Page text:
CJ 505, Criminal Investigation (3)
CJ 506, Forensic Investigation (3)
CJ 530, Criminal Evidence (3)
CJ 534, Criminal Procedure (3)
CJ 550, Theory and Crime Control (3)
CJ 580, Psychological Dimensions of Criminal Justice Practice (3)
CJ 591, Special Topics (3)
CJ 606, Contemporary Issues in Juvenile Justice (3)
CJ 610, Nature and Function of the American Judicial System (3)
CJ 614, Management and Policy in Criminal Justice Organizations (3)
CJ 622, Contemporary Issues in Corrections (3)
CJ 630, Victimology (3)
CJ 634, Advanced Criminal Procedure (3)
CJ 645, Advanced Statistical Procedure (3)
CJ 660, Comparative Criminal Justice (3)
CJ 690, Contemporary Issues in Law Enforcement (3)
CJ 699, Independent Study/Research (3)
In the last semester in which all other course requirements are expected to be completed, the student must register for CJ 698 (Comprehensive Examination) in order to take a written comprehensive examination prior to graduation in order to complete the program. The exam will be taken on-site in the Criminal Justice Department over the course of two days.
COURSES OF INSTRUCTION – MASTER OF SCIENCE IN CRIMINAL JUSTICE (MSCJ)
CJ 505. Criminal Investigation.
Investigation, methodology, relations of the detective with other police divisions, modus operandi, evidence development, source of information, interview, interrogation, surveillance, and courtroom testimony.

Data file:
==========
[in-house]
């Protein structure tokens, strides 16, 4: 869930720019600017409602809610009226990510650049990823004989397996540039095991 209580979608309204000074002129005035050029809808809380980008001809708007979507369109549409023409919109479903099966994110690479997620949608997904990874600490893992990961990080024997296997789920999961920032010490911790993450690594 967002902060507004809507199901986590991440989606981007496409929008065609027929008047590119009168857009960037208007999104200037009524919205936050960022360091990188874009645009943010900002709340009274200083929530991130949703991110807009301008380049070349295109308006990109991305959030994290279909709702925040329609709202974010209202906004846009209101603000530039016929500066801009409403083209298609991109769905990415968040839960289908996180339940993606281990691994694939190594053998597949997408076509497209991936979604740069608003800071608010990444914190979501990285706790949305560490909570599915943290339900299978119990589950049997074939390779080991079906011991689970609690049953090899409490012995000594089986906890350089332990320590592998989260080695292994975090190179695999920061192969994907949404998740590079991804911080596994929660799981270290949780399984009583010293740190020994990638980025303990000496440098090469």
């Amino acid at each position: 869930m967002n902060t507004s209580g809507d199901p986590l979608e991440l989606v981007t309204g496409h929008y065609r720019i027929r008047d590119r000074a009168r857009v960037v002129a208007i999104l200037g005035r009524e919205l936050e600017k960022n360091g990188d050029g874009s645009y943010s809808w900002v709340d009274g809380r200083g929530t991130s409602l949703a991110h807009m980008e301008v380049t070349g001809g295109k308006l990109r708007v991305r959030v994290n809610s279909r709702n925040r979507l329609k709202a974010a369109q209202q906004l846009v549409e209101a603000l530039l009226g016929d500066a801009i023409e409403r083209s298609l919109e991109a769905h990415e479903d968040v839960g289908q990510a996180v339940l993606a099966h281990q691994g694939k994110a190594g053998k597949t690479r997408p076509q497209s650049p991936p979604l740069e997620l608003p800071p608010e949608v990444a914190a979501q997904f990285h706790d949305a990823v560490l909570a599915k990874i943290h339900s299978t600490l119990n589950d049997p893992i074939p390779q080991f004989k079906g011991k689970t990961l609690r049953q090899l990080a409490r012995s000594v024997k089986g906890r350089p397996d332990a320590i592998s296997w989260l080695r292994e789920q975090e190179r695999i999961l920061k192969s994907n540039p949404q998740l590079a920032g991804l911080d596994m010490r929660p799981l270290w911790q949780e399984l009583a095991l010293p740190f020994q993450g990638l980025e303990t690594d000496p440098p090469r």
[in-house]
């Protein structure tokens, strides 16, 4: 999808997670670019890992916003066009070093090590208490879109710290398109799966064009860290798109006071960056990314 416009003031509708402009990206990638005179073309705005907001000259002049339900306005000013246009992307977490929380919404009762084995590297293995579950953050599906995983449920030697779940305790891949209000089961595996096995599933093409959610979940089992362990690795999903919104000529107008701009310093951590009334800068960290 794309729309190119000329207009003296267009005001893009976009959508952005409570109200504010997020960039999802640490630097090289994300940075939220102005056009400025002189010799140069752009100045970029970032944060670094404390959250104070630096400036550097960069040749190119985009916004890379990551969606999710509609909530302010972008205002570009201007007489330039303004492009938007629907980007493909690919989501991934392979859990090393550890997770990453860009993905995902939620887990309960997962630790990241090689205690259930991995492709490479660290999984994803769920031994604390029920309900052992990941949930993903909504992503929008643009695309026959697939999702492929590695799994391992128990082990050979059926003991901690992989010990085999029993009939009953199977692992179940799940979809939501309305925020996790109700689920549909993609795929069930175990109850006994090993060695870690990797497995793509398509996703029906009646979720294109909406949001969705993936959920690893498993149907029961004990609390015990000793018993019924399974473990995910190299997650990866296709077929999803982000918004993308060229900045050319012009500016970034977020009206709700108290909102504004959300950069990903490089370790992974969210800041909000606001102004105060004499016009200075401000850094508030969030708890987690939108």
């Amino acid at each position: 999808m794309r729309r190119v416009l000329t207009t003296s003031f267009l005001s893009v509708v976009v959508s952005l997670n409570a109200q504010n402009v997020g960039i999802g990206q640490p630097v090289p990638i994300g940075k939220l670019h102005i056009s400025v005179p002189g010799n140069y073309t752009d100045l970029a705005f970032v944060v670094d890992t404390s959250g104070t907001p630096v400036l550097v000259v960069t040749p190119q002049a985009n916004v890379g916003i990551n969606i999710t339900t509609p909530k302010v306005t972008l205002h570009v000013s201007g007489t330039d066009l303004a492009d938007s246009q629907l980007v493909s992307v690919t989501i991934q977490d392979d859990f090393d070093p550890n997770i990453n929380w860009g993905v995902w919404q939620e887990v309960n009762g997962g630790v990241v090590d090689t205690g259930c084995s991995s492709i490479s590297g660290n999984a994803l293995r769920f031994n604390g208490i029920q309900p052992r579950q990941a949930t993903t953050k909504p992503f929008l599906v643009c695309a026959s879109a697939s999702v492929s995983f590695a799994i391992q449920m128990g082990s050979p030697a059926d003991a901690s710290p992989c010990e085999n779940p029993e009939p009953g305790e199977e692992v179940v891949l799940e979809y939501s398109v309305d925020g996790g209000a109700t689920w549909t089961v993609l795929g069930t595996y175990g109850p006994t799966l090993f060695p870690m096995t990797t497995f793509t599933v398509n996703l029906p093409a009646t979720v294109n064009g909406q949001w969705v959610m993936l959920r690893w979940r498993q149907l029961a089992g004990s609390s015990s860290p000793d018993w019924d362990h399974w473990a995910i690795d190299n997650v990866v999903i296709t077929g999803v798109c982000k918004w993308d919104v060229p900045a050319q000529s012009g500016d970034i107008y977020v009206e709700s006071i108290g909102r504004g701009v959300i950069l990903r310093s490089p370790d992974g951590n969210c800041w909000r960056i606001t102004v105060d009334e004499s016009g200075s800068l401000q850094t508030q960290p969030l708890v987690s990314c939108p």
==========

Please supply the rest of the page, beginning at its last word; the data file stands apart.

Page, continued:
CJ 506. Forensic Investigation.
An examination of modern forensic science principles and techniques as applied to the detection, collection, preservation and analysis of crime scene evidence. Course topics will include but are not limited to fingerprints, serological evidence, trace evidence, and other evidentiary items.
CJ 530. Criminal Evidence.
An examination of the basic principles of evidence including but not limited to testimonial and physical evidence used in the prosecution of criminal cases.
CJ 534. Criminal Procedure.
Examines the procedural requirements for judicial processing of criminal offenders. Topics include the concepts of evidence sufficiency, standards of proof, due process, and constitutional safeguards.
CJ 550. Theory and Control of Crime.
An examination of the major theories of criminal behavior and their implications for crime control policies.
CJ 580. Psychological Dimensions of Criminal Justice Practice.